A new public dialogue report by the Future Flight Challenge at UK Research and Innovation (UKRI) examines how more integrated aviation systems and technologies might bring about a range of social and economic benefits to the UK.
Commissioned by UKRI and supported by UKRI’s Sciencewise programme, this report provides a unique insight into people’s hopes, expectations and concerns about the potential future operations of three different types of future flight technologies for civilian use: drones, advanced air mobility (‘air taxis’) and regional air mobility (‘eco planes’).
Whilst participants recognised these technologies held potential and promise, their support was conditional on further research before public investment in these technologies is accelerated.
Generally, many felt more strongly about their concerns than the potential benefits, with participants raising concerns about a range of issues including:
- Personal safety and collisions arising from busier and more crowded skies
- Cybersecurity concerns, particularly over automated vehicles being hacked
- Privacy and data protection, to restrict intrusion into and video recording of people’s private and domestic lives
- Governance, regulation and licensing to intentionally constrain “uncontrolled expansion of commercial uses of future flight technologies”
- Accessibility and affordability concerns, given the potential to exacerbate inequality
- Employment, jobs to ensure training is targeted towards those from underprivileged backgrounds or where jobs have been displaced
- Environmental concerns including impacts on wildlife and biodiversity and in particular air, visual and noise pollution to ensure these technologies would be greener than current methods.
Building on participants’ recommendation to expand research in public acceptance and to include a broader range of public and specialist perspectives, the Future Flight Challenge announced it is investing a further GBP1.8 million in social science research through the Economic and Social Research Council (ESRC).
This research will allow further engagement with communities across the UK to better understand how these technologies can be developed in a way that respond to real social needs, concerns or expectations. Drawing on the public’s views will enable better understanding of how the social benefits of these new technologies might be made accessible to all members of UK society.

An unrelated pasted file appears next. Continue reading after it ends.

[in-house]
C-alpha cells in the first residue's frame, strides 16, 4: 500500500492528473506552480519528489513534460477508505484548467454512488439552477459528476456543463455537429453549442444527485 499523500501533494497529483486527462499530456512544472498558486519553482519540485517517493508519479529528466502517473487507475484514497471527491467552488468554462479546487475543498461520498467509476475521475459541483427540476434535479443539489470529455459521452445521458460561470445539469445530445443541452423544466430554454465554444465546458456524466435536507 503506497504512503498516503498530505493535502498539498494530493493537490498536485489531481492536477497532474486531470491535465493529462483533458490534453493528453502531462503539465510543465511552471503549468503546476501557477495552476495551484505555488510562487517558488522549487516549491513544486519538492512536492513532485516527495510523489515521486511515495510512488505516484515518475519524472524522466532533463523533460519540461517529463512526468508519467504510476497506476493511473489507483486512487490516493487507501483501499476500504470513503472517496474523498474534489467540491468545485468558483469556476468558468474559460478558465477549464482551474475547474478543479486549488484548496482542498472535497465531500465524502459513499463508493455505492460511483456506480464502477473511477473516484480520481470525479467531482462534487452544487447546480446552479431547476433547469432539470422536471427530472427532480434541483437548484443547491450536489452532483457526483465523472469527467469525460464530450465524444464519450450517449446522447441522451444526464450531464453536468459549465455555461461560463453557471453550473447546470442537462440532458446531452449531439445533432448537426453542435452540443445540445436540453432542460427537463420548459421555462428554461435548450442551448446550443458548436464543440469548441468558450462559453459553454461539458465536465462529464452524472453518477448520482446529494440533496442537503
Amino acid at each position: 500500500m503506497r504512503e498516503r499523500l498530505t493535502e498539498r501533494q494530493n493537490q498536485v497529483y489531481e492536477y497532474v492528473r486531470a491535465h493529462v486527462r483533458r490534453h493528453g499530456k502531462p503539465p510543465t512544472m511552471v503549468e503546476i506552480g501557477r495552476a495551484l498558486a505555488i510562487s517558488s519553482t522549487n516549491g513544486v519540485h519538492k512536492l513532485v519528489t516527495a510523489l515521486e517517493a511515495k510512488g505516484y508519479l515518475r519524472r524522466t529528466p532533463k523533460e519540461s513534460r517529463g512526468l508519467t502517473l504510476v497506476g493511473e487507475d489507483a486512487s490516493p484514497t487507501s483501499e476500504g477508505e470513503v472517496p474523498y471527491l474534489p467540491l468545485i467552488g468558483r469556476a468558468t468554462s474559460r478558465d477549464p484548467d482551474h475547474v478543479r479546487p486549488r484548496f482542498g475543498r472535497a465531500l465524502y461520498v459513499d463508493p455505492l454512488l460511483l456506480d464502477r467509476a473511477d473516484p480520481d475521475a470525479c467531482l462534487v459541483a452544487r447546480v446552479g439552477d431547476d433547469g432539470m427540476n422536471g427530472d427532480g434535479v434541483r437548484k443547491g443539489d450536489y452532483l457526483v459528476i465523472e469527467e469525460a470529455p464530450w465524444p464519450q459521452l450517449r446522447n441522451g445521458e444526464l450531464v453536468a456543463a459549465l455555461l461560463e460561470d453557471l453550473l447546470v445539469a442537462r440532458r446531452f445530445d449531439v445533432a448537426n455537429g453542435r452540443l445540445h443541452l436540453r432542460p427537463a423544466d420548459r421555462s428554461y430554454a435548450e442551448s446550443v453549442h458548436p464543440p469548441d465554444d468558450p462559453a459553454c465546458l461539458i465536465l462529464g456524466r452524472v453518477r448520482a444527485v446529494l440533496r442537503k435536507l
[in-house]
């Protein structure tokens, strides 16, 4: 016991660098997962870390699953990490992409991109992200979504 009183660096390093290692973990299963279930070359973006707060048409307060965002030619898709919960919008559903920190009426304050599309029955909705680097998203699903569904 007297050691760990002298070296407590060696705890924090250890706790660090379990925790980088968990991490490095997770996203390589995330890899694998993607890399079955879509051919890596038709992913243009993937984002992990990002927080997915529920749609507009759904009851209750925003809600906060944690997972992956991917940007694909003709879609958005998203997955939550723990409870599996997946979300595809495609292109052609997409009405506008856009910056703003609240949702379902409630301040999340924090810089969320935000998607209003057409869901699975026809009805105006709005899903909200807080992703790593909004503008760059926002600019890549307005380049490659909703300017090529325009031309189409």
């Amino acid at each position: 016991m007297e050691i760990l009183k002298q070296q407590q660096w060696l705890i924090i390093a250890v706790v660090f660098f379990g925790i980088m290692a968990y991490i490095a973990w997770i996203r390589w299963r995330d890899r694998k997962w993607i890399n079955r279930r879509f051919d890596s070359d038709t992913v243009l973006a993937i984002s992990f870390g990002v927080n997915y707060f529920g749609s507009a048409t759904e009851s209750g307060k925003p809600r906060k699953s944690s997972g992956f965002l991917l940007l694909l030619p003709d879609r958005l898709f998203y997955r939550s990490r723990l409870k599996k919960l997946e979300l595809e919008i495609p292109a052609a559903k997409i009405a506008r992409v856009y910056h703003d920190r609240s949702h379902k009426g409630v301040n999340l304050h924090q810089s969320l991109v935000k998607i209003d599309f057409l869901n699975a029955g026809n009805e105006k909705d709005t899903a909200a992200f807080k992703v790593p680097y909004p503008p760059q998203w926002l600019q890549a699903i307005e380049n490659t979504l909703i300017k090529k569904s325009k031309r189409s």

For example, the Air Mobility Ecosystem Consortium project, funded by the Future Flight Challenge, is working to demonstrate how the UK can use electric air-taxis to improve regional connectivity. Meanwhile, the SATE 2 project in Scotland is working with local authorities and NHS Scotland to improve local aviation networks for patients (and medical supplies) creating the same access to services, regardless of location.
UKRI report findings
However, while greater convenience was rarely seen as justifiable, there were specific exceptions where participants could see the potential for drones, ‘air taxis’ and new aviation technologies to make UK lives better into the future and would therefore potentially be more accepting of their deployment. Justifiable applications included:
- Improving emergency services for medical and humanitarian purposes
- Improving infrastructure or access to goods or services in rural, or remote UK locations
- Improving regional connectivity across the UK
- Improving the environmental credentials and sustainability of public transportation
- Surveying and repair of critical infrastructure, such as storm damage to railways and power lines.
Given considerable uncertainty about how these technologies might evolve, there were overriding concerns about accessibility (in terms of those living with disabilities and in terms of socio-economic accessibility) and appropriate levels of governance. It was clear that public support for these technologies will be contingent on them being accessible to all communities across UK and subject to strong governance and regulation.
Gary Cutts, UKRI Future Flight Challenge Director said: “As a challenge we realise that public perceptions, trust and social desirability are pivotal to the uptake, roll out and ultimately the success of future flight technologies. We know these new technologies have huge potential to benefit people across the UK and change our day-to-day lives, but there are significant hurdles to overcome. This report helps us start to understand the complex public, community and stakeholder attitudes, concerns or expectations that will inform society’s thinking about future flight. The additional funding we’ve contributed will help us better understand how these technologies can be developed in a way that respond to real social needs, concerns or expectations.”
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